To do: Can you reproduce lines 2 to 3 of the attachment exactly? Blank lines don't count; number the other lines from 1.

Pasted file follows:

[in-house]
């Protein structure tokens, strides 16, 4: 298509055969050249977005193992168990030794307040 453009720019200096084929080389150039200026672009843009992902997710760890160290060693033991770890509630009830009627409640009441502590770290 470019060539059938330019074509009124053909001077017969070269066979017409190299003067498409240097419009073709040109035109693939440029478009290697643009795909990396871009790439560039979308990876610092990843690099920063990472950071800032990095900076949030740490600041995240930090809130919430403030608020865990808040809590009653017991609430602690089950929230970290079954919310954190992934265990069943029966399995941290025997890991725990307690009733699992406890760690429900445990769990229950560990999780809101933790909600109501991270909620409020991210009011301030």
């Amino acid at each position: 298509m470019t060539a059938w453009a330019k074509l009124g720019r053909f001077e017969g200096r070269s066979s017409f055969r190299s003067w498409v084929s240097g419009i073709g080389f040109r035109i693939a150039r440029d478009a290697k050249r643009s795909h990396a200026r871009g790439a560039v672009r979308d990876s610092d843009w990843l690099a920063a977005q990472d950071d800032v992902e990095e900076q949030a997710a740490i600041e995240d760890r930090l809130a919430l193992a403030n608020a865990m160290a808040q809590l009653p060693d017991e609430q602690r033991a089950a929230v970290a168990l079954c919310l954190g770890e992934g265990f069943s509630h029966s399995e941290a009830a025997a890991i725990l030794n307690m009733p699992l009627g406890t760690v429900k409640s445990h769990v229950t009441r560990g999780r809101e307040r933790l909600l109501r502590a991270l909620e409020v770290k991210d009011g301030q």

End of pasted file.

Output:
């Protein structure tokens, strides 16, 4: 298509055969050249977005193992168990030794307040 453009720019200096084929080389150039200026672009843009992902997710760890160290060693033991770890509630009830009627409640009441502590770290 470019060539059938330019074509009124053909001077017969070269066979017409190299003067498409240097419009073709040109035109693939440029478009290697643009795909990396871009790439560039979308990876610092990843690099920063990472950071800032990095900076949030740490600041995240930090809130919430403030608020865990808040809590009653017991609430602690089950929230970290079954919310954190992934265990069943029966399995941290025997890991725990307690009733699992406890760690429900445990769990229950560990999780809101933790909600109501991270909620409020991210009011301030």
């Amino acid at each position: 298509m470019t060539a059938w453009a330019k074509l009124g720019r053909f001077e017969g200096r070269s066979s017409f055969r190299s003067w498409v084929s240097g419009i073709g080389f040109r035109i693939a150039r440029d478009a290697k050249r643009s795909h990396a200026r871009g790439a560039v672009r979308d990876s610092d843009w990843l690099a920063a977005q990472d950071d800032v992902e990095e900076q949030a997710a740490i600041e995240d760890r930090l809130a919430l193992a403030n608020a865990m160290a808040q809590l009653p060693d017991e609430q602690r033991a089950a929230v970290a168990l079954c919310l954190g770890e992934g265990f069943s509630h029966s399995e941290a009830a025997a890991i725990l030794n307690m009733p699992l009627g406890t760690v429900k409640s445990h769990v229950t009441r560990g999780r809101e307040r933790l909600l109501r502590a991270l909620e409020v770290k991210d009011g301030q």